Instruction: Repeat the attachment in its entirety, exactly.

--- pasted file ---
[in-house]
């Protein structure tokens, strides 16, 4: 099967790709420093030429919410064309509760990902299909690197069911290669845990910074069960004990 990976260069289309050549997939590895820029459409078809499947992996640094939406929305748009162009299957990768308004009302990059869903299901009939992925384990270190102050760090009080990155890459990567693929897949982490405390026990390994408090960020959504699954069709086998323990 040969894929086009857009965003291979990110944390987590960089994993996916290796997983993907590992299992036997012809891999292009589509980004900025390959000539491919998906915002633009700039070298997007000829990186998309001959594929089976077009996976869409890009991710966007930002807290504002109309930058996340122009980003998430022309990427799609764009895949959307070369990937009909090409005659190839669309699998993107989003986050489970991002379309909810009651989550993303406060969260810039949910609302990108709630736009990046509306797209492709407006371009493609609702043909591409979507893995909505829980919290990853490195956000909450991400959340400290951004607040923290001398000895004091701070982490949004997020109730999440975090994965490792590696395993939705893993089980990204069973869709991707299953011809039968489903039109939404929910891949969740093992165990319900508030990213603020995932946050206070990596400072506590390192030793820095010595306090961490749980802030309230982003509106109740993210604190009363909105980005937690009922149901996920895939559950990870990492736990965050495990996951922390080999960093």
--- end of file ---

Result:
[in-house]
């Protein structure tokens, strides 16, 4: 099967790709420093030429919410064309509760990902299909690197069911290669845990910074069960004990 990976260069289309050549997939590895820029459409078809499947992996640094939406929305748009162009299957990768308004009302990059869903299901009939992925384990270190102050760090009080990155890459990567693929897949982490405390026990390994408090960020959504699954069709086998323990 040969894929086009857009965003291979990110944390987590960089994993996916290796997983993907590992299992036997012809891999292009589509980004900025390959000539491919998906915002633009700039070298997007000829990186998309001959594929089976077009996976869409890009991710966007930002807290504002109309930058996340122009980003998430022309990427799609764009895949959307070369990937009909090409005659190839669309699998993107989003986050489970991002379309909810009651989550993303406060969260810039949910609302990108709630736009990046509306797209492709407006371009493609609702043909591409979507893995909505829980919290990853490195956000909450991400959340400290951004607040923290001398000895004091701070982490949004997020109730999440975090994965490792590696395993939705893993089980990204069973869709991707299953011809039968489903039109939404929910891949969740093992165990319900508030990213603020995932946050206070990596400072506590390192030793820095010595306090961490749980802030309230982003509106109740993210604190009363909105980005937690009922149901996920895939559950990870990492736990965050495990996951922390080999960093």